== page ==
The music is thumping in my ears. I’m stood in what could be the futuristic setting for a 90s pop video and there’s a storm of neon objects being hurled at my head that I need to weave, dodge and punch my way through.
But this isn’t a new David Beckham-approved fitness studio or an Instagram-fuelled gym craze – it’s all taking place in my flat in London.
I’ve skipped my cardio session at my local gym to get fit with BoxVR – one of the most popular virtual reality games on the market right now.
With the rise of at-home headsets like Oculus Rift and Sony Playstation VR, immersive workout games are set to be a big fitness trend for the next year, as tech companies look for ways to capitalise on the wellness industry.
This particular boxing-style workout is designed to deliver the same high-intensity workout you’d get in a boutique studio, while being fun enough to not ‘feel’ like you’re exercising.
But does it deliver results? Here’s what I thought…
How does it work?
All you need to set up your workout is a TV, a VR headset (BoxVR is compatible with Valve Index, HTC Vive, Oculus Rift and Windows Mixed Reality) and a decent-sized space to exercise safely in.
I download the BoxVR app on the Oculus store (it’s available on Playstation or Steam too), slip on the headset and am immediately transported to the changing rooms of a swanky luxury gym.
I create a profile for myself and select a class – there are three different intensities of workouts to choose from. Games run anywhere from less than 10 minutes to over an hour, but I go for a fairly easy 20-minute beginner’s session.
The premise of BoxVR is incredibly simple. With the VR set’s two touch controllers in my hand, I need to strike a set of pink and blue targets with the corresponding boxing glove as they appear to come at me.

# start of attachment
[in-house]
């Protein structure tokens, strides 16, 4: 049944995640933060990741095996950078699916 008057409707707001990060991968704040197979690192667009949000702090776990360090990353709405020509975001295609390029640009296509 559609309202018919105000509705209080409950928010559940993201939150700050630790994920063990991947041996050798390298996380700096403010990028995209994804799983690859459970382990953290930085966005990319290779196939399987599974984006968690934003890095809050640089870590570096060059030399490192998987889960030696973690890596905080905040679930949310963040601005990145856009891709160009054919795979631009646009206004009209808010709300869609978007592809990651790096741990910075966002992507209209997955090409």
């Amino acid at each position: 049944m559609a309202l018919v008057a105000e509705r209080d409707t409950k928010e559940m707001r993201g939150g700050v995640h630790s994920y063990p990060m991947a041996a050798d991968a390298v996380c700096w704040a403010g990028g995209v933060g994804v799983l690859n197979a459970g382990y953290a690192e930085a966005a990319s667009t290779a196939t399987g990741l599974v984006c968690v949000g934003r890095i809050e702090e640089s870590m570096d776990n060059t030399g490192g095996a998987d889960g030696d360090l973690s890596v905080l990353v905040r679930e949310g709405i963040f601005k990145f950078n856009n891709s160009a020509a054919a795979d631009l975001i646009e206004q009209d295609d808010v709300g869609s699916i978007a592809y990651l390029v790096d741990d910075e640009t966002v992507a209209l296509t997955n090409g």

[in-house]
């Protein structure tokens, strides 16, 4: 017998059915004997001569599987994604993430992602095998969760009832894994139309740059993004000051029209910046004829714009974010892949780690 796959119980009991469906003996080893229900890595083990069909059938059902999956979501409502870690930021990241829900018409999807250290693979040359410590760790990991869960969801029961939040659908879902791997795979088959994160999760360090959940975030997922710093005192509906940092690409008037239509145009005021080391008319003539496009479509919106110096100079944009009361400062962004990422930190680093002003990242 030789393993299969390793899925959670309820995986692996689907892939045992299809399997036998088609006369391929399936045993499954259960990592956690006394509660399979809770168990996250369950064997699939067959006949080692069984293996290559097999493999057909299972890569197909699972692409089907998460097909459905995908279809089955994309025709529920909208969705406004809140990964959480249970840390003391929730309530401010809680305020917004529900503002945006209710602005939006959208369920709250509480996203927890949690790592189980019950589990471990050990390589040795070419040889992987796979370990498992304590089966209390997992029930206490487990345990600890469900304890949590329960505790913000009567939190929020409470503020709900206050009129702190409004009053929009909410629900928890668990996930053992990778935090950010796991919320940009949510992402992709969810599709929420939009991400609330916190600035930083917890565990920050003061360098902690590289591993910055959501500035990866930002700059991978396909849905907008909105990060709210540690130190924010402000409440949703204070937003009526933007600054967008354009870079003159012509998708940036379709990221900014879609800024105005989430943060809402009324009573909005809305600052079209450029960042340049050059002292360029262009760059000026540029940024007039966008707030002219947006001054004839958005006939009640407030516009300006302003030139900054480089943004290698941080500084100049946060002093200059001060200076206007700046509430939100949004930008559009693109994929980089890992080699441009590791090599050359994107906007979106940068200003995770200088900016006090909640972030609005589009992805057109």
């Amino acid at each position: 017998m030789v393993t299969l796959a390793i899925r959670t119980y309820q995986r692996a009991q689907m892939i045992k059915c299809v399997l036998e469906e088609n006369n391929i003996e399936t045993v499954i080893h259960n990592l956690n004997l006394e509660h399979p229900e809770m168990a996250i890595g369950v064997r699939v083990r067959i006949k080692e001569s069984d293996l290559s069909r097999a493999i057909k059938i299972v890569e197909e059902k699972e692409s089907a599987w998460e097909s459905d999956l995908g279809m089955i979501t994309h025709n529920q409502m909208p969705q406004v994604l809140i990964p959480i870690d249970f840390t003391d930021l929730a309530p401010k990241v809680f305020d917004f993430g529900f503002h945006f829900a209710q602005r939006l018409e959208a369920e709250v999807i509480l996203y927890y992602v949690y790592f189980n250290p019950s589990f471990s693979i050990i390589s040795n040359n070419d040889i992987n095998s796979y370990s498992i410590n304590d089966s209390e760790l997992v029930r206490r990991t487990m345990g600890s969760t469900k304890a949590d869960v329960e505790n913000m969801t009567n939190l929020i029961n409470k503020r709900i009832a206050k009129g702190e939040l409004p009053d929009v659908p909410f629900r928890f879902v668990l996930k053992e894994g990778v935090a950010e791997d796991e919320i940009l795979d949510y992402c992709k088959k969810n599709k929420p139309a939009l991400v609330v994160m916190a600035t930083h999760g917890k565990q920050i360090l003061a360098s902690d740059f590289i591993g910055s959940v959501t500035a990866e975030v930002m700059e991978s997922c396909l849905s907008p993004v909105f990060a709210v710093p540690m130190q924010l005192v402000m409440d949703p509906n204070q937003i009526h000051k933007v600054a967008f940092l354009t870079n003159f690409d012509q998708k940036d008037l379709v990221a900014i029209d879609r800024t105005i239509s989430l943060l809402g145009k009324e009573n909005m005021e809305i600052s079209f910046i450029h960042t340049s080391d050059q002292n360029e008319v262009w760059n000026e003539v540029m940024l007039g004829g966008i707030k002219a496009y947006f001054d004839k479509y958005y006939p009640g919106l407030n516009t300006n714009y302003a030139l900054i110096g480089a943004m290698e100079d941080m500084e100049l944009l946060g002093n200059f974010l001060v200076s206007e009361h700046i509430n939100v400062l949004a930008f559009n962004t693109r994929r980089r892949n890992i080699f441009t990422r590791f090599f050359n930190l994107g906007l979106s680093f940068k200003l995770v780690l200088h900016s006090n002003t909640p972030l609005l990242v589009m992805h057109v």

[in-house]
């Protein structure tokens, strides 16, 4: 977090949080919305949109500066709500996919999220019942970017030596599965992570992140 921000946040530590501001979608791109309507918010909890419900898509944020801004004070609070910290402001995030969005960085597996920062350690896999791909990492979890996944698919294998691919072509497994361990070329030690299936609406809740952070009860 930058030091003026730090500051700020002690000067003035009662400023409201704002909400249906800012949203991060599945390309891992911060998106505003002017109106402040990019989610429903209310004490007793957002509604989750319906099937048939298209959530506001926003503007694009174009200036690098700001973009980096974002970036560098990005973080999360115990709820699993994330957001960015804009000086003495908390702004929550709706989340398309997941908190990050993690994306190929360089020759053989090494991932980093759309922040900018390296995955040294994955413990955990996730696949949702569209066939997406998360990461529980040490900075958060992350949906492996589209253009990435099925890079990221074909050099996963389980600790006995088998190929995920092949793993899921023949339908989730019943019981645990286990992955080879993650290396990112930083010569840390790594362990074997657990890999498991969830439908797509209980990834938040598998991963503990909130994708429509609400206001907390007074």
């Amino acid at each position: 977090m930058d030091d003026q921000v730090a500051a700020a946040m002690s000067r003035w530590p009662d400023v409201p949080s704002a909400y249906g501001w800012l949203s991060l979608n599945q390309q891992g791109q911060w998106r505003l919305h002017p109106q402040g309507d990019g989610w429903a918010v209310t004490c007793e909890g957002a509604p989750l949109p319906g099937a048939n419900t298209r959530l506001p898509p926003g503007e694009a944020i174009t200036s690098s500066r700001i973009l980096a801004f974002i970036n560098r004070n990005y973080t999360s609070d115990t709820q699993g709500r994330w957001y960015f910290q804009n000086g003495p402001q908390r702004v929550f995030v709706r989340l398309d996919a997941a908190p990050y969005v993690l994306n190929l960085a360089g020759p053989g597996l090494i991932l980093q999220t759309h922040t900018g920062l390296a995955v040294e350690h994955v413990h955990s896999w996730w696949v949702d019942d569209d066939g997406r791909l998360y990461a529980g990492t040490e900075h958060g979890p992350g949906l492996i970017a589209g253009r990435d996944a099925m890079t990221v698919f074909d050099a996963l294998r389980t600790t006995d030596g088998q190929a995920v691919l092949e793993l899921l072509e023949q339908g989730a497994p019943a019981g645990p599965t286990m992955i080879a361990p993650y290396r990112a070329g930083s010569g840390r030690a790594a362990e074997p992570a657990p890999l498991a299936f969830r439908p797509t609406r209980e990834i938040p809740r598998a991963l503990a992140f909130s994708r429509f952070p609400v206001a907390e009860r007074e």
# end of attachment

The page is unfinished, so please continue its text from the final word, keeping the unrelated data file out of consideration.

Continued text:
There are four different types of targets – one I hit with a jab, one with a cross, one with an uppercut and one I block with both gloves. The game alerts me to which is which as they’re coming towards me.
The workouts have been choreographed by fitness instructors to flow in time with the soundtrack, so having rhythm is a huge part of being good at the game – it feels a bit like using a dance mat or taking part in an Air Guitar competition.
I should add at this point that the game has over 100 songs across lots of different genres to pick from too, in case the generic thumping dance music isn’t for you.
While I’m trying to punch at the rapidly moving targets, I also need to avoid barriers that come my way by squatting or dodging left and right.
At the end of my 20-minute class, I’m dripping in sweat and given a score for how well I hit each target, the number of calories I’ve burned (an impressive 200) and a completion percentage for each different target and obstacles.
Workouts can be played solo or online with others, and the game keeps track of your weekly and monthly stats so you can monitor your progression.
As the workouts are fairly uncomplicated, you don’t have to be great at either fitness or gaming to get the most out of BoxVR.
Rather than challenging you to remember lots of different combinations, the workout’s specific goal seems to be to get your heart rate up; this is pure cardio at its best, which we all know is great for helping to burn fat, improve cardiovascular health and gain strength.
The best thing about BoxVR is how genuinely enjoyable the whole experience is. As soon as you put the headset on and start punching at the targets, you completely lose all sense of time.
I can see this workout being particularly appealing for those who want to get fit but don’t feel comfortable in a traditional gym setting – or simply feel bored when running on a treadmill for 45 minutes.
Whether you’re a total couch potato, a gym bunny or even somewhere in between, there’s an addictive element to BoxVR’s simple gameplay that will keep you coming back for more.
BoxVR is available to buy for £24.99 on Steam, Playstation or Oculus; fitxr.com